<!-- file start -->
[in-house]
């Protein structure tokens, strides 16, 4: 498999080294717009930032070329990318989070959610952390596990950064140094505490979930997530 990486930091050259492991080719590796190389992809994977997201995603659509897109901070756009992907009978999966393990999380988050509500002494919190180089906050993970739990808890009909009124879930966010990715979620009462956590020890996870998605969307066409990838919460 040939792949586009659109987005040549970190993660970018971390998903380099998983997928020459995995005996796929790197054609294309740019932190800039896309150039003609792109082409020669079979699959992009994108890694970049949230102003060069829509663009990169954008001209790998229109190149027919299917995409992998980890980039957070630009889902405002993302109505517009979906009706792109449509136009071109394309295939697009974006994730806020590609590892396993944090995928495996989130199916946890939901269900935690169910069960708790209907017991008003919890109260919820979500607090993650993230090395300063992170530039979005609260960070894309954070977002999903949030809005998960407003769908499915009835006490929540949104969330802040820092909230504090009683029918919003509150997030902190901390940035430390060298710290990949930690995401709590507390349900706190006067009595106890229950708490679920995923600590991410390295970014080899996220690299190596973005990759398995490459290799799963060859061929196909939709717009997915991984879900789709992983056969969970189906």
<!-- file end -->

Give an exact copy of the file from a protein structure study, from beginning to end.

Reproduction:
[in-house]
């Protein structure tokens, strides 16, 4: 498999080294717009930032070329990318989070959610952390596990950064140094505490979930997530 990486930091050259492991080719590796190389992809994977997201995603659509897109901070756009992907009978999966393990999380988050509500002494919190180089906050993970739990808890009909009124879930966010990715979620009462956590020890996870998605969307066409990838919460 040939792949586009659109987005040549970190993660970018971390998903380099998983997928020459995995005996796929790197054609294309740019932190800039896309150039003609792109082409020669079979699959992009994108890694970049949230102003060069829509663009990169954008001209790998229109190149027919299917995409992998980890980039957070630009889902405002993302109505517009979906009706792109449509136009071109394309295939697009974006994730806020590609590892396993944090995928495996989130199916946890939901269900935690169910069960708790209907017991008003919890109260919820979500607090993650993230090395300063992170530039979005609260960070894309954070977002999903949030809005998960407003769908499915009835006490929540949104969330802040820092909230504090009683029918919003509150997030902190901390940035430390060298710290990949930690995401709590507390349900706190006067009595106890229950708490679920995923600590991410390295970014080899996220690299190596973005990759398995490459290799799963060859061929196909939709717009997915991984879900789709992983056969969970189906």